Colorado State: 'Avoid' using 'Americans,' 'America'
- Colorado State University lists “America” and “American” as words to avoid.
- The university’s Inclusive Language Guide also claims that “handicap parking,” “male,” and “female” should be avoided, along with many other common words and phrases.
Colorado State University claims that “American” is a non-inclusive word that should be avoided.
CSU's online Inclusive Language Guide, compiled by the school’s Inclusive Communications Task Force, lists certain words and phrases to avoid while providing replacements in an effort to help “communicators practice inclusive language and [help] everyone on [its] campus feel welcomed, respected, and valued.” The school's Women and Gender Collaborative website directly links to the document.
CSU lists both “American” and “America” as non-inclusive words "to avoid," due to the fact that America encompasses more than just the U.S. By referring to the U.S. as America, the guide claims that one “erases other cultures and depicts the United States as the dominant American country.” The school suggests using “U.S. citizen” or “person from the U.S.” as substitutes.
The university additionally lists many gendered words and phrases to avoid. These include “male,” “female,” “ladies and gentlemen,” and “Mr./Mrs./Ms.”
“Male and female refers to biological sex and not gender,” says the guide. “In terms of communication methods (articles, social media, etc.), we very rarely need to identify or know a person’s biological sex and more often are referring to gender.”
“Straight” is another word to avoid, according to CSU. The guide explained that “when used to describe heterosexuals, the term straight implies that anyone LGBT is ‘crooked’ or not normal,” and says to use the word “heterosexual” instead.
“Normal person” was also listed as a phrase to avoid because it “implies that ‘other’ people… are not whole or regular people.” The guide offered no substitute word because it claimed that it is never appropriate to use the phrase to describe someone.
According to the list, the phrase “handicap parking” should also not be used because it can “minimize personhood” and offend disabled people. The guide recommends “accessible parking” as an alternative.
“War,” “cake walk,” “eenie meenie miney moe,” “Eskimo,” “freshman,” “hip hip hooray!”, “hold down the fort,” “starving,” and “policeman” were among other words and phrases deemed non-inclusive by CSU.
CSU states that the document listing terms and phrases to avoid is "not an official policy or required practice," but rather "is intended as a resource to help our campus community reflect our Principles of Community, particularly inclusion, respect, and social justice."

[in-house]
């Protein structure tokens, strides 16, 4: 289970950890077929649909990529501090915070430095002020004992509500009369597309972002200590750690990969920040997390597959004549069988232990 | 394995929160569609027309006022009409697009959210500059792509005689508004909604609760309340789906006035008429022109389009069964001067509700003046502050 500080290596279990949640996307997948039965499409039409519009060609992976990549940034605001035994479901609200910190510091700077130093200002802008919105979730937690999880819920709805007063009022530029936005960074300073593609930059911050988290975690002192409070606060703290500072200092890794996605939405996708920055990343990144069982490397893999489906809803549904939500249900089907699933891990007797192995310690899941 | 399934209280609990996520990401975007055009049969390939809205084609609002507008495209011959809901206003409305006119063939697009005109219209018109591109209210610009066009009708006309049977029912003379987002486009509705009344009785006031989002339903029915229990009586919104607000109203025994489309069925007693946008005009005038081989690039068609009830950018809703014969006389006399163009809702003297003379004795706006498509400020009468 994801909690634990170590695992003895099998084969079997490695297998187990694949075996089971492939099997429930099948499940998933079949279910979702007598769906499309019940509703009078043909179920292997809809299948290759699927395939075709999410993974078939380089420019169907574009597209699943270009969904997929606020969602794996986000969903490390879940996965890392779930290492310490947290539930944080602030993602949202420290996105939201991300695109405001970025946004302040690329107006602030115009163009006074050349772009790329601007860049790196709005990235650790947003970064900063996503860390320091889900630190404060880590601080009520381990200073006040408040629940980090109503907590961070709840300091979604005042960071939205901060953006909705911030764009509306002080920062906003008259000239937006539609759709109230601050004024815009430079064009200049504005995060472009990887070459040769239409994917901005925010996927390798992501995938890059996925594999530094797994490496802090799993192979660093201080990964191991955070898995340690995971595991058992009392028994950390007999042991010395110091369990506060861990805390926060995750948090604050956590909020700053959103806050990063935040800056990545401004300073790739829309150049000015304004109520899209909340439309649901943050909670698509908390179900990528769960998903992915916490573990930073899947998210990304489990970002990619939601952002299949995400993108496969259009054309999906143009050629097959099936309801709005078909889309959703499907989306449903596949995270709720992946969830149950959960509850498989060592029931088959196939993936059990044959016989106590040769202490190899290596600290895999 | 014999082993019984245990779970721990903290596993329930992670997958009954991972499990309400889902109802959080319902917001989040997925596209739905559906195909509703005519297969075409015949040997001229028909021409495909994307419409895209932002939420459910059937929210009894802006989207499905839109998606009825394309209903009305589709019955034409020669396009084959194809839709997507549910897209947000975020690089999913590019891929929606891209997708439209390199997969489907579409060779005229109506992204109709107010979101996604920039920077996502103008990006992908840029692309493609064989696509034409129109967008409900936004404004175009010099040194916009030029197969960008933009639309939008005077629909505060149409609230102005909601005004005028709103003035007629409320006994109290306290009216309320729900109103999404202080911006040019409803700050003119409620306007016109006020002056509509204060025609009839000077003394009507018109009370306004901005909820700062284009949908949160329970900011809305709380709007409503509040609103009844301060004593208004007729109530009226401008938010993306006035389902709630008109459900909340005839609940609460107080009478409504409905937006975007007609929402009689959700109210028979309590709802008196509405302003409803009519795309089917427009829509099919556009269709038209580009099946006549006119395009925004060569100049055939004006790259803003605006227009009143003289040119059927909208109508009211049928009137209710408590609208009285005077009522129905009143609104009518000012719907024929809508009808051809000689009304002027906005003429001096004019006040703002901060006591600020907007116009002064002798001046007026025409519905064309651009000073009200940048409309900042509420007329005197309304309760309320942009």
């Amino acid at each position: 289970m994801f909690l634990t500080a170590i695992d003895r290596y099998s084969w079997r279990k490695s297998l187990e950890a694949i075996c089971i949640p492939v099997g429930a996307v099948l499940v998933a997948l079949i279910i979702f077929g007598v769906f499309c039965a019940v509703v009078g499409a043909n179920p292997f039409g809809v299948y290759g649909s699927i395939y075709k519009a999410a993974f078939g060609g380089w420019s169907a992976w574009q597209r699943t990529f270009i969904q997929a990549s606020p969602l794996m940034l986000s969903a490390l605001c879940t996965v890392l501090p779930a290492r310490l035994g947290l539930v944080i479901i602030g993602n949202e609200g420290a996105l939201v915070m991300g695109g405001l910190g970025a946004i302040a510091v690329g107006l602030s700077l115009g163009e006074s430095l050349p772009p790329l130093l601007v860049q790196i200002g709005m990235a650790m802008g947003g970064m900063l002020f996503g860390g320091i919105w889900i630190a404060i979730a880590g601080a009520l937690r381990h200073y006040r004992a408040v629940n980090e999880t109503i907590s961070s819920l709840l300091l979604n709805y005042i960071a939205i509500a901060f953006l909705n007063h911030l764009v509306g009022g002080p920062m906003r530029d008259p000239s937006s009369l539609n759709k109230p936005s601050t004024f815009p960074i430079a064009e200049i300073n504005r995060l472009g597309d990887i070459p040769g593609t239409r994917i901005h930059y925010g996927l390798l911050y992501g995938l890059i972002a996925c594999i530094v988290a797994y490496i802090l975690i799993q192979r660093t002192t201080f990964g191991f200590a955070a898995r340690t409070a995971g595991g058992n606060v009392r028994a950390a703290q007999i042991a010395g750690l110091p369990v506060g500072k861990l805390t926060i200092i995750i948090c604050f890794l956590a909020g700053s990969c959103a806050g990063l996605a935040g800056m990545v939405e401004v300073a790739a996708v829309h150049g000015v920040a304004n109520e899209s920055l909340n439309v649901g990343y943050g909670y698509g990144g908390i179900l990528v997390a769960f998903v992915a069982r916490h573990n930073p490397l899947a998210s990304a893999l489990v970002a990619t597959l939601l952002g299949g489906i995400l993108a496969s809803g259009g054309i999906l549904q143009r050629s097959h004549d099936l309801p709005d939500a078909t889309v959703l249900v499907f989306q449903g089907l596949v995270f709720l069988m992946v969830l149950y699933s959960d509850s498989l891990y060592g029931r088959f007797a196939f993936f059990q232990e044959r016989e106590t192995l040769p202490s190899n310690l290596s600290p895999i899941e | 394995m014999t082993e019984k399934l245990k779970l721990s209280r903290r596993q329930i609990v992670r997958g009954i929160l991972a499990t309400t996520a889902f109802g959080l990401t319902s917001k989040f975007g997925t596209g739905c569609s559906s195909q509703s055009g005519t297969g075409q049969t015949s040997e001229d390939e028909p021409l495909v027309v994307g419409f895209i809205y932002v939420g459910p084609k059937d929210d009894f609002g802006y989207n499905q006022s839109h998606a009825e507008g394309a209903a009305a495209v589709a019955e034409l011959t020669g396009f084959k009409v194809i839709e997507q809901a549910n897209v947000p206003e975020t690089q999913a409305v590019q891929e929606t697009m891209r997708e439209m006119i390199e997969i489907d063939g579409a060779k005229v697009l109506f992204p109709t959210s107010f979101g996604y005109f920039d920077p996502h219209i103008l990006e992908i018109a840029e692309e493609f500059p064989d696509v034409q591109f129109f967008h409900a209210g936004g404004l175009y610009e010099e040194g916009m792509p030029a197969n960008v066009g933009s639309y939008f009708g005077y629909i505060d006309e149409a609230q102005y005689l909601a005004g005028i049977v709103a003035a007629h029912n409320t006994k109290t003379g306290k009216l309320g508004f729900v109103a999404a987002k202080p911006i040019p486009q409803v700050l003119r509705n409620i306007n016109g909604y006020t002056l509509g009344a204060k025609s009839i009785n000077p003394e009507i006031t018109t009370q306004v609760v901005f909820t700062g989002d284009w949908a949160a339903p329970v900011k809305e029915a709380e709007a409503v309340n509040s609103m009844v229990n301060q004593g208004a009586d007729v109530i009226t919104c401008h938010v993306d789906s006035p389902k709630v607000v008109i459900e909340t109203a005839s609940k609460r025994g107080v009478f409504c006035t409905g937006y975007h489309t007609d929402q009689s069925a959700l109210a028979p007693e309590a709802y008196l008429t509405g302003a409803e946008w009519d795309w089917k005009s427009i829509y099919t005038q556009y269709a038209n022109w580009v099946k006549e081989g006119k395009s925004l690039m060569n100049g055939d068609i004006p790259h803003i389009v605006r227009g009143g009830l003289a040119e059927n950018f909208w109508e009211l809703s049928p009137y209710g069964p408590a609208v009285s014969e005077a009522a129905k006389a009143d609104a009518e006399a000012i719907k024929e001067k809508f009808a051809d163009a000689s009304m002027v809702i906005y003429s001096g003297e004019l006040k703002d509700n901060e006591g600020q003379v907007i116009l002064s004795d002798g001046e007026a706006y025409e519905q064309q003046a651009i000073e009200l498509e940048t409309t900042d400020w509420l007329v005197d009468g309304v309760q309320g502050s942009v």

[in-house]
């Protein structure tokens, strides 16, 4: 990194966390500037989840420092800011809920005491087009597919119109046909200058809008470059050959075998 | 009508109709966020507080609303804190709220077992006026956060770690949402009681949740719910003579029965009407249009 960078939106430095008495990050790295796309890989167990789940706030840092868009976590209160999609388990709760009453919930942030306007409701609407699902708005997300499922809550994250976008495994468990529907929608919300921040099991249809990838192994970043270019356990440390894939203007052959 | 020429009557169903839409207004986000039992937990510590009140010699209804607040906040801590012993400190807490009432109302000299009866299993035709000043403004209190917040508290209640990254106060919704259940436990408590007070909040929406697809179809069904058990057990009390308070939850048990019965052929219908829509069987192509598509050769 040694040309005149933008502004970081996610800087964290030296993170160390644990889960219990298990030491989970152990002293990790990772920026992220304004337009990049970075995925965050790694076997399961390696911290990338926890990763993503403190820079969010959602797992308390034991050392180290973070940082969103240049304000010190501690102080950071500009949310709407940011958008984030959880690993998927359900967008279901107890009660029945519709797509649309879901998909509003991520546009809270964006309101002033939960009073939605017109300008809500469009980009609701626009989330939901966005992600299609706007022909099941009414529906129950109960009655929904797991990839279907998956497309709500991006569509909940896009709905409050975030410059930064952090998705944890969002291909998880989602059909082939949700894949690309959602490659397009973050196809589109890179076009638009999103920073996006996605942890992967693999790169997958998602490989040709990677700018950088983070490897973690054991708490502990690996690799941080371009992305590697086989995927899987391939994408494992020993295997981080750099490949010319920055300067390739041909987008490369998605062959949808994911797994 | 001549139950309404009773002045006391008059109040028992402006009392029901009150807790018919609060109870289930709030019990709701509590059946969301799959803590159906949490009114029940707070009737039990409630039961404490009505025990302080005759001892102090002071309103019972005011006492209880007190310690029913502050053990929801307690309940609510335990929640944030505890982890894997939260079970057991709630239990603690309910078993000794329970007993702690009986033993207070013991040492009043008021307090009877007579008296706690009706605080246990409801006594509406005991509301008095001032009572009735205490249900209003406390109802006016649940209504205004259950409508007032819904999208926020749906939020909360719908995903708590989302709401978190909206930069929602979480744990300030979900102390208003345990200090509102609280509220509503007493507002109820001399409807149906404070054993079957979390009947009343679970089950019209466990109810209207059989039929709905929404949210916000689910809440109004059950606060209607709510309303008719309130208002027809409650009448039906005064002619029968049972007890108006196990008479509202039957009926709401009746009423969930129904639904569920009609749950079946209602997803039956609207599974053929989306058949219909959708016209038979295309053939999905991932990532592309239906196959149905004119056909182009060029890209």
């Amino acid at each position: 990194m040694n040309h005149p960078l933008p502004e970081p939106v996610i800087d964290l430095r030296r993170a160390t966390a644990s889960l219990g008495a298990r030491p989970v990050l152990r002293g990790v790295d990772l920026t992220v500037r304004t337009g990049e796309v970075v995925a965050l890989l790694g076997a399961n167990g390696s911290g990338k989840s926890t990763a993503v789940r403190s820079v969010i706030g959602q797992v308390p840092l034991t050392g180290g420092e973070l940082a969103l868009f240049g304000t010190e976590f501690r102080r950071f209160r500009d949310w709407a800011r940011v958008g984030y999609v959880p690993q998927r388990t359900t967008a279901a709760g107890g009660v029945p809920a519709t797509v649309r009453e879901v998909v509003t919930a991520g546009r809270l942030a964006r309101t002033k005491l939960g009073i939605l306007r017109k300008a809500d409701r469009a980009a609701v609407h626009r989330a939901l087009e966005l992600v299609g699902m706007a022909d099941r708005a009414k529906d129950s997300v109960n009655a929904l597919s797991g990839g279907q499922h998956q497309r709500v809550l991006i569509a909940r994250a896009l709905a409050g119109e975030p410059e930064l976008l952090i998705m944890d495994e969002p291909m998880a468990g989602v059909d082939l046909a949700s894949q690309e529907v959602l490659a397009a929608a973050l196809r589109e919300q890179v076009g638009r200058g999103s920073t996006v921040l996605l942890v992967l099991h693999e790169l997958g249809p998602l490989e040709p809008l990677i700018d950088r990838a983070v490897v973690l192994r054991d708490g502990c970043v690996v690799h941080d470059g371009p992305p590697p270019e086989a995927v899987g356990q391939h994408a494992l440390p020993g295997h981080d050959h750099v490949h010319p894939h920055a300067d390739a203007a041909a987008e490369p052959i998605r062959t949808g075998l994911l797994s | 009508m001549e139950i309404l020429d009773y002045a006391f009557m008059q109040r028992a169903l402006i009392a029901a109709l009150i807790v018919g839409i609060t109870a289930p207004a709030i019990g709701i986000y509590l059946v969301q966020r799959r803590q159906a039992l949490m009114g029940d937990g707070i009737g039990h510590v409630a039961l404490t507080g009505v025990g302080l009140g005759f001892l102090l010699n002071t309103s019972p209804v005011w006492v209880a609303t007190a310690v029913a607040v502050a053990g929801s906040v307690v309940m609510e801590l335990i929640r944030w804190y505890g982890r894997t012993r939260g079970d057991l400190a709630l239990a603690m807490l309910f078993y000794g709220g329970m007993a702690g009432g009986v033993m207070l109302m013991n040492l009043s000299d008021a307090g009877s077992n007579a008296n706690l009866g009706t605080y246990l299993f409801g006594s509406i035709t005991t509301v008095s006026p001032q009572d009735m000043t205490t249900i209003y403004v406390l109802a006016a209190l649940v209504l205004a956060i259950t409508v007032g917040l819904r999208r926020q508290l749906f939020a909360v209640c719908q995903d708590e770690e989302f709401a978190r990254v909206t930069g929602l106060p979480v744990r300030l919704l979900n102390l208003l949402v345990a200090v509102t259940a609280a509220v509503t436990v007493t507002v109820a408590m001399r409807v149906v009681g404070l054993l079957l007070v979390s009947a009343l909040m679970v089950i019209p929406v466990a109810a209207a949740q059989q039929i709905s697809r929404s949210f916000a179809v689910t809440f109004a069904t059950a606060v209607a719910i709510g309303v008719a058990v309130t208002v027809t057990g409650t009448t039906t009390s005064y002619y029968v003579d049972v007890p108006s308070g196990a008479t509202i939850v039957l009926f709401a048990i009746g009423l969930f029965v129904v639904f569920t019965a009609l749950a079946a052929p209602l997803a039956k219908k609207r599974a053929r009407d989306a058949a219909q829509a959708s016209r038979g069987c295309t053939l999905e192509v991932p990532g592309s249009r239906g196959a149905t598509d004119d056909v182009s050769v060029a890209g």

"The guide is not about political-correctness or policing grammar, but rather helping communicators practice inclusive language and helping everyone on our campus feel welcomed, respected, and valued," the guide continues.
"The guide certainly does encompass a great deal of everyday, common expressions, and it is possible that the speech of some students will be chilled if they are confused into thinking that the document represents official policy of the university," Azhar Majeed, spokesman for the free speech advocacy nonprofit Foundation for Individual Rights in Education, told Campus Reform.
"However, given the introductory language...I think it would be unlikely that any student carefully reading the guide would be mistaken and led to believe they could face disciplinary action for their speech," Majeed added.
Nicole Neily, president of Speech First, told Campus Reform that "even though these guidelines are suggested and not mandatory, they place students in the uncomfortable position of reciting politically correct talking points that they may not agree with. Words like 'American,' 'male,' and 'female' are used every day by billions of people around the world. When these students graduate, they're in for a rude awakening!"
Aaron Allen, who is a third-year student at CSU, also reacted to the "guidelines," telling Campus Reform, "what about the term 'African-American'? Should I not use that term to describe myself?"
Campus Reform has previously reported that CSU warned against using gendered emojis to make social media interactions more inclusive.
In a statement to Campus Reform, CSU spokesman Mike Hooker said:
The version that Campus Reform, the Collegian, and one of our employees have shared online was a preliminary draft that was still under construction/revision back in October when the student newspaper posted it, and the language in question was removed before the document was finalized and released in January by the people who wrote it. Attached is the final version of this guide which was created as a resource for members of the CSU staff who had specifically requested this guidance. The old (October) link from the Collegian which you have in your original story from Wednesday was the preliminary draft that was still under discussion among internal members of the involved group. The preliminary draft was also posted by a CSU employee for discussion purposes back in the fall (not the final attached here that the people working on it eventually agreed on in January) and it never got taken down.
Follow the author of this article on Twitter: @ethanycai